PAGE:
Monday, October 26, 2009

Children of the Corn (now with 100% fewer murders!)

Since it is the season of fall and corn and all things autumnal here in Oklahoma, Noel and I decided to take a little road trip out of Wagoner to see a local tradition:

A corn maze. Called a corn maize here, ha ha, play on words.

It was so cute - just a small area surrounded by local farms, and set up with a hay jump, a hayride, fire pits, goats to pet, and, for those who love the beach but hate the sand, a corn box. Yes, a large box filled with dried corn, in which children can frolic and get corn down their pants. The toddler set was all over it.

We had come though, to try our hand at the maze. I've seen these things on tv and they look kinda fun. Thankfully we opted for the non-haunted maze though (that one's only after dark and Noel and I both shock easily and unpleasantly).

(Also, I got to bundle up a bit! Yay! Although by the time we were done the sweater was tied around my waist and the hat and arm warmers were off. It was nice while it lasted though.)

There were moments of absolute terror, when we thought we'd never get out:

This is Noel, realizing that (1) he's lost, and (2) he forgot his flare gun to signal the National Guard to come rescue us.

Thankfully we made it safe and sound, and walked around the other booths. We talked to the mother of the owner of the maze, and she provided us with some interesting info! First, we thought it was cool that she & her husband live in South Dakota, but move down here for 2 months every year to help their son run the maze. They park their 5th wheel right on the property and have a little working vacation.

Secondly, we found out how this whole thing works. Noel and I had discussed on the drive there, that it seemed a tremendous waste to mow down part of your crop for a maze. Why do this? Is the corn bad? Is the crop undesirable or something, so they decide to make a maze out of it and try to salvage some profit that way?

No, actually. This was started by a maze company that travels the U.S. and finds good spots to put mazes up. They purchase or rent land for said maze, and the corn that's planted here is planted WAY after corn is normally planted - this one was planted in June. The paths are carved out very early on, and the corn they use is a special type of corn that doesn't actually produce very many ears. It's specifically Maze Maize, you could say. This lady's son now owns the property and runs it as a maze each year, and each year the design is different. We were amazed (ha - get it, aMAZEd?) when we saw what the actual design is:

You can't tell what the design is from the ground, so they have aerial shots taken each year. Cool, huh?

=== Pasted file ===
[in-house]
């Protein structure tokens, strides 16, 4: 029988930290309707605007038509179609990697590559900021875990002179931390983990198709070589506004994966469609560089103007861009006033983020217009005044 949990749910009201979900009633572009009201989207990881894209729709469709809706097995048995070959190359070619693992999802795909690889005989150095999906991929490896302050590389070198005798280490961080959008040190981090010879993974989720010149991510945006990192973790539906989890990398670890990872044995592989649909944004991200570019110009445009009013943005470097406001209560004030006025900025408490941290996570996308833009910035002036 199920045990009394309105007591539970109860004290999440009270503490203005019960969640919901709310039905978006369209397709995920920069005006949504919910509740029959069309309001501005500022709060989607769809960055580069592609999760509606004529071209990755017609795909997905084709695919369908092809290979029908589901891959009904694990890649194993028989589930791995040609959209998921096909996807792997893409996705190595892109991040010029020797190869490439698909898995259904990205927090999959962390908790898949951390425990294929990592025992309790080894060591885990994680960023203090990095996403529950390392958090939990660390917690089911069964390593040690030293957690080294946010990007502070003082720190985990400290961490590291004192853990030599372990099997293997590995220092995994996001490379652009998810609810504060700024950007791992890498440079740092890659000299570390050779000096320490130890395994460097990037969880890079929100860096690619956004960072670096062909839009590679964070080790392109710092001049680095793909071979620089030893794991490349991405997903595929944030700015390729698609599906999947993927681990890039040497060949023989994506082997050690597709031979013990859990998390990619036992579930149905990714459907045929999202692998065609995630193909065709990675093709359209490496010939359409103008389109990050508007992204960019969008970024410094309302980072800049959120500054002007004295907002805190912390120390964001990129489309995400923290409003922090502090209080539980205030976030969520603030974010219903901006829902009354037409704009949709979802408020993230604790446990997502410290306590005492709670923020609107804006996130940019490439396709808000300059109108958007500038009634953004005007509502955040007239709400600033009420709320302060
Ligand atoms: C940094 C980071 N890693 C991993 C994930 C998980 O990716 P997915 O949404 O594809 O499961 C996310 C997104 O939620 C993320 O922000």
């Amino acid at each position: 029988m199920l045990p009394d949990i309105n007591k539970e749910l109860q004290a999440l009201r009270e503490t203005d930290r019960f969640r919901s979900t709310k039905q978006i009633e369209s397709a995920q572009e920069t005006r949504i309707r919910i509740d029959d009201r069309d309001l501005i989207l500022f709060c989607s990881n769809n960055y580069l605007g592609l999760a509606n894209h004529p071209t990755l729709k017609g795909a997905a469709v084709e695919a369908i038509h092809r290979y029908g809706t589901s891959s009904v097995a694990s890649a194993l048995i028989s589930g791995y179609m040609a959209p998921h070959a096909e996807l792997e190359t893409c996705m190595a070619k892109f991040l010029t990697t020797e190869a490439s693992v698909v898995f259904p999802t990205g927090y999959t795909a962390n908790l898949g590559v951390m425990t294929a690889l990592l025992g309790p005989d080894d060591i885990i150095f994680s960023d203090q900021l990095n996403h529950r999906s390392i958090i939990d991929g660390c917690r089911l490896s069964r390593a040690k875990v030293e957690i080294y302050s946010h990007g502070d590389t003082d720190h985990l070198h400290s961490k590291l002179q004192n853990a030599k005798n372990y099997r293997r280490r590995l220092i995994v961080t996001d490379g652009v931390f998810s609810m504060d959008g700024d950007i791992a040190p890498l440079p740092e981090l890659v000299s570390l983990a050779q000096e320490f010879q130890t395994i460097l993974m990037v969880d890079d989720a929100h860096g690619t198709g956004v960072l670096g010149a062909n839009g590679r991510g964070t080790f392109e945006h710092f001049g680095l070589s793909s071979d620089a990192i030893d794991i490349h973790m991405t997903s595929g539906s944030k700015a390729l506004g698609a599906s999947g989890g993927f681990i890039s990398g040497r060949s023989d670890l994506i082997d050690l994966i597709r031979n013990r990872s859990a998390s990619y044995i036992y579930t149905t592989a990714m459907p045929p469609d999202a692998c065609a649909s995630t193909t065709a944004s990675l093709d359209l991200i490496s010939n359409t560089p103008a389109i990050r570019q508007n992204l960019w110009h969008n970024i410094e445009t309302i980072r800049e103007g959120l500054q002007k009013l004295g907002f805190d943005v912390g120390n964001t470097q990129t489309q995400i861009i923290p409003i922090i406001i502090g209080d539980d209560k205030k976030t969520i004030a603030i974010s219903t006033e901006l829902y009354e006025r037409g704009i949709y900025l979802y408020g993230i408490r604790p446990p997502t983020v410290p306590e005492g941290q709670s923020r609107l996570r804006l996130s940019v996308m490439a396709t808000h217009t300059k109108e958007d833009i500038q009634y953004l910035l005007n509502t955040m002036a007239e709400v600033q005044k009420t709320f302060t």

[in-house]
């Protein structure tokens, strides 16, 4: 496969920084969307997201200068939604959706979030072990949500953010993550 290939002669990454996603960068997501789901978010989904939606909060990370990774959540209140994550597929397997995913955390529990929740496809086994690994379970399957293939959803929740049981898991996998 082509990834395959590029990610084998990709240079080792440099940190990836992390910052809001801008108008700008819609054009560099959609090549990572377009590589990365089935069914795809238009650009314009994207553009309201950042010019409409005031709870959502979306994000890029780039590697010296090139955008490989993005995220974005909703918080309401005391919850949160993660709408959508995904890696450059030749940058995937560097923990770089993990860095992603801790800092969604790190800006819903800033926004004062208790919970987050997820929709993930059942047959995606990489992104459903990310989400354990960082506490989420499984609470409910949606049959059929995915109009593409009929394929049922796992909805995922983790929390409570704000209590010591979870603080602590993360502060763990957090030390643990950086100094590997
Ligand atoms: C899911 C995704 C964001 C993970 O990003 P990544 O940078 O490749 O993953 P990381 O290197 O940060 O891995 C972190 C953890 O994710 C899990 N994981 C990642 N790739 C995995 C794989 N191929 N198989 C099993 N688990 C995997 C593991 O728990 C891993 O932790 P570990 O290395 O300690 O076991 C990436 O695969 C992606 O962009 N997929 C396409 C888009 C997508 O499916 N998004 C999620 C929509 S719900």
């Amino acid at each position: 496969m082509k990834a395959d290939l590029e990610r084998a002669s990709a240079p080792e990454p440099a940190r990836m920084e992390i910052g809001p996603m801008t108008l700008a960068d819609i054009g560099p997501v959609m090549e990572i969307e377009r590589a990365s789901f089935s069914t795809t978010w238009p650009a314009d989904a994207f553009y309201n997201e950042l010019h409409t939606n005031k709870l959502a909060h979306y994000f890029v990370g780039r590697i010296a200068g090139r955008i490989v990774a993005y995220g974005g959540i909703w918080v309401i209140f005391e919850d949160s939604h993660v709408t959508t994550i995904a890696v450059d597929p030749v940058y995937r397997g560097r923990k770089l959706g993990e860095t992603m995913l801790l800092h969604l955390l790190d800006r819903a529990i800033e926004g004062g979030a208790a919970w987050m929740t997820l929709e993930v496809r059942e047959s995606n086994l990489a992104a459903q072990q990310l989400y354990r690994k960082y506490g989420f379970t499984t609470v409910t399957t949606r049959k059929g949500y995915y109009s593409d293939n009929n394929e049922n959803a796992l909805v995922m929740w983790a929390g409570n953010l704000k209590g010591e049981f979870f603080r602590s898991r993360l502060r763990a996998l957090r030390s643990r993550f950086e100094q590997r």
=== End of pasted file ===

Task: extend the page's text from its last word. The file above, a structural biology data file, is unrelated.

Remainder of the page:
After our wanderings in the corn, we decided to go for a drive up north and east, and saw some really gorgeous scenery. As we drove, we passed over a dam. (Rachel, you'll love this - it's in a town called Disney).

The dam has a pretty lake on one side and a dried up rock bed valley on the other. Very scenic!

And, Oklahomans being the natural outdoorsy type (please see Bass Pro Shop photos), we saw some in their natural habitat.
Doing this:

Now if you're having a hard time figuring out what's going on in that picture, these are souped up Jeeps that people take on impossible treks through rocks and water and hills and mud and such. The yellow one has already gotten up this crevass, and the blue one is currently in the process of making it up. We watched for at least 20 minutes as these guys (and one or two others) tried and succeeded to actually get this Jeep up this rock. It looked a few times like they'd flip (and sometimes they do) but these guys didn't. Impressive. And also insane.

But lest you think this was a random occurrence, oh no. When we drove through the tiny town of Disney, we saw this:

Apparently this is an annual event here, called Rocktober, and anyone with any type of ridiculous looking 4x4 was there, talking about shocks and axles and whatnot. Incredible, how much money people spend on these things!

(And yes, I do see the irony of my investments in yarn).

(Also, yes, Noel thought this was so super cool I finally had to practically drag him back to the truck, which he then was mentally fitting out with monster tires.)

On a random side note, a huge number of people here have flatbed trucks. I guess it makes it easier to haul hay and...whatever things cowboys haul. Saddles? 10 gallon hats? Anyway, we've seen these things all over the place. Noel wants one of those too. So anyone with a flatbed truck they'd like to donate, let us know. (Monster tires optional.)

After our exciting drive through Disney, we thought the next day we'd try for some more interesting sightseeing. We decided to take a scenic drive and ended up going into 3 other states (Kansas, Missouri, and Arkansas). (YES, ON PURPOSE.) I am known for getting lost into the wrong state (I once drove into Alabama by mistake, and also Tennessee and Oregon, but all on separate trips, thank you very much).

We went north from Oklahoma and crossed the Kansas border, took a right and went into Missouri, and then headed toward Arkansas, where we turned back into Oklahoma. Neat that we could do that all in an afternoon! Too bad we can't put those stickers on the RV (that's cheating!).

On the way, we made a little side trip in order to see:

Cool, huh? And they have a Tyson plant there, so the fried chicken is plentiful, I would imagine. Noel didn't want to get out to have his picture taken with the sign (chicken - HA). But at least we got the sign.

Unfortunately a lot of our travels are coming to an end here in Oklahoma, since Noel actually had to start working. Bummer. But we did get to see a lot already, and I'm sure there's plenty more to come!

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